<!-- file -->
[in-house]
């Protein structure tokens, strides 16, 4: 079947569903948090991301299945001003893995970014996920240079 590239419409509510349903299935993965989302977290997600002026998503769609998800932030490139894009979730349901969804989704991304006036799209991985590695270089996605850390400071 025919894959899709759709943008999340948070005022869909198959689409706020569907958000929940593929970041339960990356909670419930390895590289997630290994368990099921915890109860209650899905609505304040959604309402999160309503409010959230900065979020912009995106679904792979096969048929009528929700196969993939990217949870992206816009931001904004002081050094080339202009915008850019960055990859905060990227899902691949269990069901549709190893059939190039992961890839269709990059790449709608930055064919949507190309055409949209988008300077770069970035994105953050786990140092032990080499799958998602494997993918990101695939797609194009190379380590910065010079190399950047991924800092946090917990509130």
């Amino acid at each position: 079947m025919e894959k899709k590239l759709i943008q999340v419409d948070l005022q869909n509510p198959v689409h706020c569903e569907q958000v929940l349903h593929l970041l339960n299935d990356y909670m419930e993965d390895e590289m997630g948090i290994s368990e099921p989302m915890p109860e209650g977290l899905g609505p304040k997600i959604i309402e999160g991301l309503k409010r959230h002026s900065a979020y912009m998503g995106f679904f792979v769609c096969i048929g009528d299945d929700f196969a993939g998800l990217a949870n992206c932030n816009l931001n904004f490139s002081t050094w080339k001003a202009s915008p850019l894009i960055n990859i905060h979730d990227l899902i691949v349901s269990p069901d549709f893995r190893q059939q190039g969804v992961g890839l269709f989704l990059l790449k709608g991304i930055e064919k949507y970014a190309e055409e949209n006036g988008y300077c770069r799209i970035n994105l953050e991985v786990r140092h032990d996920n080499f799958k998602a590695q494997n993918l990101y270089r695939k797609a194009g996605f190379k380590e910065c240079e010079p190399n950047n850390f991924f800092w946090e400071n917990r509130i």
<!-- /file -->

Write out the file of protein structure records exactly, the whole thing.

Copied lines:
[in-house]
């Protein structure tokens, strides 16, 4: 079947569903948090991301299945001003893995970014996920240079 590239419409509510349903299935993965989302977290997600002026998503769609998800932030490139894009979730349901969804989704991304006036799209991985590695270089996605850390400071 025919894959899709759709943008999340948070005022869909198959689409706020569907958000929940593929970041339960990356909670419930390895590289997630290994368990099921915890109860209650899905609505304040959604309402999160309503409010959230900065979020912009995106679904792979096969048929009528929700196969993939990217949870992206816009931001904004002081050094080339202009915008850019960055990859905060990227899902691949269990069901549709190893059939190039992961890839269709990059790449709608930055064919949507190309055409949209988008300077770069970035994105953050786990140092032990080499799958998602494997993918990101695939797609194009190379380590910065010079190399950047991924800092946090917990509130």
């Amino acid at each position: 079947m025919e894959k899709k590239l759709i943008q999340v419409d948070l005022q869909n509510p198959v689409h706020c569903e569907q958000v929940l349903h593929l970041l339960n299935d990356y909670m419930e993965d390895e590289m997630g948090i290994s368990e099921p989302m915890p109860e209650g977290l899905g609505p304040k997600i959604i309402e999160g991301l309503k409010r959230h002026s900065a979020y912009m998503g995106f679904f792979v769609c096969i048929g009528d299945d929700f196969a993939g998800l990217a949870n992206c932030n816009l931001n904004f490139s002081t050094w080339k001003a202009s915008p850019l894009i960055n990859i905060h979730d990227l899902i691949v349901s269990p069901d549709f893995r190893q059939q190039g969804v992961g890839l269709f989704l990059l790449k709608g991304i930055e064919k949507y970014a190309e055409e949209n006036g988008y300077c770069r799209i970035n994105l953050e991985v786990r140092h032990d996920n080499f799958k998602a590695q494997n993918l990101y270089r695939k797609a194009g996605f190379k380590e910065c240079e010079p190399n950047n850390f991924f800092w946090e400071n917990r509130i």